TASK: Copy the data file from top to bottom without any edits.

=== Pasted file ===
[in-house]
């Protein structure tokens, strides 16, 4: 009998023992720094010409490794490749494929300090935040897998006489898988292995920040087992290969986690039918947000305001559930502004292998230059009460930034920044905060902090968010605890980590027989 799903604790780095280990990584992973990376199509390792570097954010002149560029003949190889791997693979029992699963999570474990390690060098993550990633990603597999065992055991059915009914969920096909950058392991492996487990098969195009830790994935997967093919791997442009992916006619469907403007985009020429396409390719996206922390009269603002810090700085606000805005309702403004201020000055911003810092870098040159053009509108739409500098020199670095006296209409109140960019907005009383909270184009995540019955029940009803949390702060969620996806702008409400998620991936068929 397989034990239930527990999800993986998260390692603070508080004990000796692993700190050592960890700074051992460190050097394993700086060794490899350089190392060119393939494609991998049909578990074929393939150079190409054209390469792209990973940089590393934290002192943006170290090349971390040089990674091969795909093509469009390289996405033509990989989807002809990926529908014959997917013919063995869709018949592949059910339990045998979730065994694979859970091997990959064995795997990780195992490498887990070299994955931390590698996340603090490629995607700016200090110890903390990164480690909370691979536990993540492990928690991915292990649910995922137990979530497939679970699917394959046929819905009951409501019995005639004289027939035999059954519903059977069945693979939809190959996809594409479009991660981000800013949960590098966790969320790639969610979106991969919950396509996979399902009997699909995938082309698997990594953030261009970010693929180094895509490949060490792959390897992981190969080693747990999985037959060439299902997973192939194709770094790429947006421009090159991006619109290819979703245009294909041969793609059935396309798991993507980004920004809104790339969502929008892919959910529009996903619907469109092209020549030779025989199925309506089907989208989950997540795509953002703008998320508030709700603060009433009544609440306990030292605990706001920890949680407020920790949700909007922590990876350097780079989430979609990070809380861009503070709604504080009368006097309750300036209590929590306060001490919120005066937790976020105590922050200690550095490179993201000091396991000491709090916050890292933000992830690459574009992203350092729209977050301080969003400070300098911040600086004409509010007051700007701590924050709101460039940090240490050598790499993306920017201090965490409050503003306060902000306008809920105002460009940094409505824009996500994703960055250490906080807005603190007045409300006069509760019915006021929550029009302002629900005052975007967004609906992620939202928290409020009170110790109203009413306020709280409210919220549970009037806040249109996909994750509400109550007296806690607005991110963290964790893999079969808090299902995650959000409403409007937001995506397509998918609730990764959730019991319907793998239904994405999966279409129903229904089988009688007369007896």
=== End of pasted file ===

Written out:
[in-house]
């Protein structure tokens, strides 16, 4: 009998023992720094010409490794490749494929300090935040897998006489898988292995920040087992290969986690039918947000305001559930502004292998230059009460930034920044905060902090968010605890980590027989 799903604790780095280990990584992973990376199509390792570097954010002149560029003949190889791997693979029992699963999570474990390690060098993550990633990603597999065992055991059915009914969920096909950058392991492996487990098969195009830790994935997967093919791997442009992916006619469907403007985009020429396409390719996206922390009269603002810090700085606000805005309702403004201020000055911003810092870098040159053009509108739409500098020199670095006296209409109140960019907005009383909270184009995540019955029940009803949390702060969620996806702008409400998620991936068929 397989034990239930527990999800993986998260390692603070508080004990000796692993700190050592960890700074051992460190050097394993700086060794490899350089190392060119393939494609991998049909578990074929393939150079190409054209390469792209990973940089590393934290002192943006170290090349971390040089990674091969795909093509469009390289996405033509990989989807002809990926529908014959997917013919063995869709018949592949059910339990045998979730065994694979859970091997990959064995795997990780195992490498887990070299994955931390590698996340603090490629995607700016200090110890903390990164480690909370691979536990993540492990928690991915292990649910995922137990979530497939679970699917394959046929819905009951409501019995005639004289027939035999059954519903059977069945693979939809190959996809594409479009991660981000800013949960590098966790969320790639969610979106991969919950396509996979399902009997699909995938082309698997990594953030261009970010693929180094895509490949060490792959390897992981190969080693747990999985037959060439299902997973192939194709770094790429947006421009090159991006619109290819979703245009294909041969793609059935396309798991993507980004920004809104790339969502929008892919959910529009996903619907469109092209020549030779025989199925309506089907989208989950997540795509953002703008998320508030709700603060009433009544609440306990030292605990706001920890949680407020920790949700909007922590990876350097780079989430979609990070809380861009503070709604504080009368006097309750300036209590929590306060001490919120005066937790976020105590922050200690550095490179993201000091396991000491709090916050890292933000992830690459574009992203350092729209977050301080969003400070300098911040600086004409509010007051700007701590924050709101460039940090240490050598790499993306920017201090965490409050503003306060902000306008809920105002460009940094409505824009996500994703960055250490906080807005603190007045409300006069509760019915006021929550029009302002629900005052975007967004609906992620939202928290409020009170110790109203009413306020709280409210919220549970009037806040249109996909994750509400109550007296806690607005991110963290964790893999079969808090299902995650959000409403409007937001995506397509998918609730990764959730019991319907793998239904994405999966279409129903229904089988009688007369007896």